Is Tech Blogging Dying or Evolving?

By Daniel Scocco

According to Jeremiah Owyang, a tech and market analyst, it is. He published a post titled End of an Era: The Golden Age of Tech Blogging is Over, which is gaining a lot of attention lately, mainly for the controversy it generates.

According to Jeremiah the 4 trends that demonstrate his point are:

  1. Corporate acquisitions stymie innovation
  2. Tech blogs are experiencing major talent turnover
  3. The audience needs have changed, they want: faster, smaller, and social
  4. As space matures, business models solidify —giving room for new disruptors

In my opinion those are all important and relevant points, but they signal that tech blogging is evolving, not dying.

That’s also the opinion of most tech bloggers (not that they are trying to toot their own horn…). For instance, Sarah Lacy responded to Jeremiah with the following article: Golden Age of Tech Blogging Done? I Couldn’t Disagree More. Here’s a quote:

I’m a big fan of Jeremiah Owyang’s market analysis but I think he missed the point on this one, big time. He recently wrote a post on how the Golden Age of tech blogging is over. No way. Unless of course, he means we’re about to enter the platinum age. Because things are far from dead in tech blogging– and blogging in general. In fact, I think we’re poised to enter one of the most exciting periods yet.

I’m a big believer that tech trends tend to over-promise in the short term but under-promise in the longterm. As Jeremiah points out, the last few years demonstrated some of the limitations of blogging– ie, we can’t all make businesses and build big audiences, it won’t replace all older forms of media, and it’s a grind that will wear down all but the most intent. In a lot of ways sites like Facebook, Yelp and Twitter have scratched that itch for self-expression by giving the masses an easier and more painless way to get the endorphin rush that blogging gave in the early days. Scoble speaks to that in Jeremiah’s post. And that’s thinned out the blogging herd– no question.

Anyway if you are involved with the tech/online publishing industry make sure to check out those two articles.



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9 Responses to “Is Tech Blogging Dying or Evolving?”

  • Paul Odtaa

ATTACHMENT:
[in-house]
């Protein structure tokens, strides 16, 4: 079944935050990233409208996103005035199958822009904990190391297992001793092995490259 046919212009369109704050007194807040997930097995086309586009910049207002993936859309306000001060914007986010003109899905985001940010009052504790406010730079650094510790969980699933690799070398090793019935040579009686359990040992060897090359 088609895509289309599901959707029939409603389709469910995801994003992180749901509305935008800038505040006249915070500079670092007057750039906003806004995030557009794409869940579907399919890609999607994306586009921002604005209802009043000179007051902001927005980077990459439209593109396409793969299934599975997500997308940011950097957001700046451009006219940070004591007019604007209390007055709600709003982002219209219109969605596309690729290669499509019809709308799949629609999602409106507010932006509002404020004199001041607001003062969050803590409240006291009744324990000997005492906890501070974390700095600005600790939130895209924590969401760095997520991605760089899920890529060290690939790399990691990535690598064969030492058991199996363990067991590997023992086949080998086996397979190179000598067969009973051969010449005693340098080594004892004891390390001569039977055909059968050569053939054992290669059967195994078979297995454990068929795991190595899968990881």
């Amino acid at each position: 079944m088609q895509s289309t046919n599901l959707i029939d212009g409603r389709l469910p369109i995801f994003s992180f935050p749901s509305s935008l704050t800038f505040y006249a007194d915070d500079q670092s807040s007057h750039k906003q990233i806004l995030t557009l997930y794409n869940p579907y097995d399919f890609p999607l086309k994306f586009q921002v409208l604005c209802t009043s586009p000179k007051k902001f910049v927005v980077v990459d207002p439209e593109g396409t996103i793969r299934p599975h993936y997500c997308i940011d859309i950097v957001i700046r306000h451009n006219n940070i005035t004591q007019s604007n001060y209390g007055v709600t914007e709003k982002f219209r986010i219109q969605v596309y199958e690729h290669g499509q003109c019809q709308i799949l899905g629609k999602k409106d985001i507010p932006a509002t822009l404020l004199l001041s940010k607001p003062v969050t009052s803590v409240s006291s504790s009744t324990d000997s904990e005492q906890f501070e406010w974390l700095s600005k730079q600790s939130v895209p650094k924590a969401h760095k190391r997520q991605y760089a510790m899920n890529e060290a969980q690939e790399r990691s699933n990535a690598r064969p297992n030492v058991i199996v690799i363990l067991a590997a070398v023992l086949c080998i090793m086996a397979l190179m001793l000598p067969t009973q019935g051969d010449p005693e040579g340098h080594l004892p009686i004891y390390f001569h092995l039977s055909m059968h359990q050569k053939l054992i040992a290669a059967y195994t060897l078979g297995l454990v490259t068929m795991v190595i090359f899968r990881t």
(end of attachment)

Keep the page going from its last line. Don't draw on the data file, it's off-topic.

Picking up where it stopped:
OK let’s cut to the chase Tech Blogging has three purposes:

    1) To keep people updated on the latest technology developments

    2) To help people make a decision on whether to buy or use technologies or products

    3) To help troubleshoot

    Twitter, Facebook etc are good for giving a quick overview of trends, new products etc, but usually they need to link to something more substantial – ie blogs on product websites.

    I predict that Tech Blogging will be very important, but will decline, as social media, particularly linked to smart phones and pads, provides the news, updates etc.

    It will also decline as products, technologies are being designed to be easier to use.

    However there needs to be a substantial Tech Blogging community for those who want to do more than be lead by the hand.

    I also see evolving from the blogging world new ways of disseminating info in the form of aps and other emerging technologies.

  • Owen Williams

    Unanimously only change is constant. While the web masters, bloggers flow along with the time and change there will be a changing set of audience. Hence Tech blogs will never have end.

  • Robert Boland

    I really can’t see Tech blogging dying any time soon. The Tech world is rapidly changing as is its nature, thus it’s only natural that tech blogging evolves as well.

    I’ll agree that tech blogging isn’t as straightforward as it was before, but you could argue the same thing with general blogging niches and IM niches. The tactics used in these niches has changed dramatically over the years, everything changes, it’s only natural

  • Eddie Gear

    That is correct Daniel, I got to read the post on techmeme and I was surprised that he would even say that, especially when there is a boom in online marketing. I’ve asked a few of my friends in market research to look into what he has said.

  • Ryan

    With respect to the talent turnover at technology blogs, is it going in a positive or negative direction?

  • jorge jacobo

    Many people are creating blogs these days, and a lot out there don’t want to read more than 140 characters.

    While I think it’s faster to make a comment on facebook, it’s also harder to discern a concept from a bunch of comments.

    It’s not easy for me.

  • Paul

    Twitter and being social is nice and all, but if you want to show folks code or go into any subject with any detail, you’re going to need a blog to tell the world, my .02 cents…

  • Bryan

    I agree with ES, especially considering how blogrolls aren’t as popular as they used to be. As long as technology is still evolving, though, tech blogs will still be around.

  • ES

    Well, I am involved in Tech and Blogging. I guess all the talk of blogging dying is supposed to mean that Blogging as a concept of social networking is dying. I agree.

    But niche blogging will always stay because a very few people are involved with it and they are generally more focused than the generic part-time / fun crowd. As long as information will be accessed from the Internet, blogging will be required.

    It may change its form over a period of time, but let us admit that certain messages can be conveyed comprehensively only through words. Especially technical stuff.

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